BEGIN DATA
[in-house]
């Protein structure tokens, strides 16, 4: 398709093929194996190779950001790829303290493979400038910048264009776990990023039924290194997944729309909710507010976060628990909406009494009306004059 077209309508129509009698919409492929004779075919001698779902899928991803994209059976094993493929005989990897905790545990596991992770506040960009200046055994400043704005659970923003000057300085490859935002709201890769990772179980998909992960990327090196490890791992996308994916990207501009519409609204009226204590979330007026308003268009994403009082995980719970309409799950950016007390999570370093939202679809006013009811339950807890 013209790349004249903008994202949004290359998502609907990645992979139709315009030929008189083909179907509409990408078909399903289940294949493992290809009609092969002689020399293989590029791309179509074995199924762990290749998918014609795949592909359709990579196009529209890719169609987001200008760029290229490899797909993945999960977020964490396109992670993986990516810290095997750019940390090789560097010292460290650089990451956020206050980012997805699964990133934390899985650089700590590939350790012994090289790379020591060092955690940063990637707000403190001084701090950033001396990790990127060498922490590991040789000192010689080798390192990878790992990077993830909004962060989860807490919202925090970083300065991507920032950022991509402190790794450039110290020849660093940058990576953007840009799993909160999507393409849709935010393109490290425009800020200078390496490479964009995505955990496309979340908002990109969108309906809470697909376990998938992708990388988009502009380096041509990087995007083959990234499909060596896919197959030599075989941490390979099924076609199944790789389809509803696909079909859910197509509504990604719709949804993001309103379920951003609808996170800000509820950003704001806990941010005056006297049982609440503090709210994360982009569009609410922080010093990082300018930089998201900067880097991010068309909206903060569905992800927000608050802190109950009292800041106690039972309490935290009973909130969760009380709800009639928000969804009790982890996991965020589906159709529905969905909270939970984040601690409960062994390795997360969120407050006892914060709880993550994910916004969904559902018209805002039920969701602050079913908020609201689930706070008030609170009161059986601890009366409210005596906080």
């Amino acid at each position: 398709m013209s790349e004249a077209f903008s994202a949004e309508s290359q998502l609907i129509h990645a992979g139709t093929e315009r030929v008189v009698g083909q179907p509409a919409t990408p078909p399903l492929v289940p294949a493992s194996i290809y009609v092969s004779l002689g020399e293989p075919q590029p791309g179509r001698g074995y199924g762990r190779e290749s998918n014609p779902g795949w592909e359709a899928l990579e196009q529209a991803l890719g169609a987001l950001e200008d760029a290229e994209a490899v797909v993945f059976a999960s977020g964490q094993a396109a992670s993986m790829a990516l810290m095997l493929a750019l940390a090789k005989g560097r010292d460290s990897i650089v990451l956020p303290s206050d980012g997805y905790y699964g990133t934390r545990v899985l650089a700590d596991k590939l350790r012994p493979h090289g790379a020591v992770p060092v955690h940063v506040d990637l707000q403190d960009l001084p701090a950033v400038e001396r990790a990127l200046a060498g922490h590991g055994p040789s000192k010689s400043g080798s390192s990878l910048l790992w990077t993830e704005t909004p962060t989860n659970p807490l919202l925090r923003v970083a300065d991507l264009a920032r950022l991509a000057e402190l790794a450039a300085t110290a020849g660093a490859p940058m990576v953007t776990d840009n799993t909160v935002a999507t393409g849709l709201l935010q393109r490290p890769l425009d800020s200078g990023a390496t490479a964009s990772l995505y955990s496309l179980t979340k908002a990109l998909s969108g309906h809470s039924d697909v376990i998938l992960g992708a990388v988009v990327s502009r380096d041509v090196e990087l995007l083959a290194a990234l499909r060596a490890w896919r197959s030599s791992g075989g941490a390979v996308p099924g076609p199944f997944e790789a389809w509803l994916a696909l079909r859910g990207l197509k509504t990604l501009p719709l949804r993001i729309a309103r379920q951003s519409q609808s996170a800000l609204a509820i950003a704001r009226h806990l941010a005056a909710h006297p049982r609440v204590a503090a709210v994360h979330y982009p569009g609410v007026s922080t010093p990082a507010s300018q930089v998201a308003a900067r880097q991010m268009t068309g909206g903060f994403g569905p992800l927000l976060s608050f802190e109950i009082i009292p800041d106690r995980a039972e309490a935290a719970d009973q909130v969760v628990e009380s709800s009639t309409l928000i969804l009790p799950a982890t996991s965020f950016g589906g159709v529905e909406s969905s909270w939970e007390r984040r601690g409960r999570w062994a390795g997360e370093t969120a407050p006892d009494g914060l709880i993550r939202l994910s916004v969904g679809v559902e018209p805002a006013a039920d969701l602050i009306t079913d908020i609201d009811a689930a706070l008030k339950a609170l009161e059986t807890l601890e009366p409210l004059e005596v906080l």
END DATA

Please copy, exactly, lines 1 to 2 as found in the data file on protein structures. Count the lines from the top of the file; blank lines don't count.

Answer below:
[in-house]
């Protein structure tokens, strides 16, 4: 398709093929194996190779950001790829303290493979400038910048264009776990990023039924290194997944729309909710507010976060628990909406009494009306004059 077209309508129509009698919409492929004779075919001698779902899928991803994209059976094993493929005989990897905790545990596991992770506040960009200046055994400043704005659970923003000057300085490859935002709201890769990772179980998909992960990327090196490890791992996308994916990207501009519409609204009226204590979330007026308003268009994403009082995980719970309409799950950016007390999570370093939202679809006013009811339950807890 013209790349004249903008994202949004290359998502609907990645992979139709315009030929008189083909179907509409990408078909399903289940294949493992290809009609092969002689020399293989590029791309179509074995199924762990290749998918014609795949592909359709990579196009529209890719169609987001200008760029290229490899797909993945999960977020964490396109992670993986990516810290095997750019940390090789560097010292460290650089990451956020206050980012997805699964990133934390899985650089700590590939350790012994090289790379020591060092955690940063990637707000403190001084701090950033001396990790990127060498922490590991040789000192010689080798390192990878790992990077993830909004962060989860807490919202925090970083300065991507920032950022991509402190790794450039110290020849660093940058990576953007840009799993909160999507393409849709935010393109490290425009800020200078390496490479964009995505955990496309979340908002990109969108309906809470697909376990998938992708990388988009502009380096041509990087995007083959990234499909060596896919197959030599075989941490390979099924076609199944790789389809509803696909079909859910197509509504990604719709949804993001309103379920951003609808996170800000509820950003704001806990941010005056006297049982609440503090709210994360982009569009609410922080010093990082300018930089998201900067880097991010068309909206903060569905992800927000608050802190109950009292800041106690039972309490935290009973909130969760009380709800009639928000969804009790982890996991965020589906159709529905969905909270939970984040601690409960062994390795997360969120407050006892914060709880993550994910916004969904559902018209805002039920969701602050079913908020609201689930706070008030609170009161059986601890009366409210005596906080």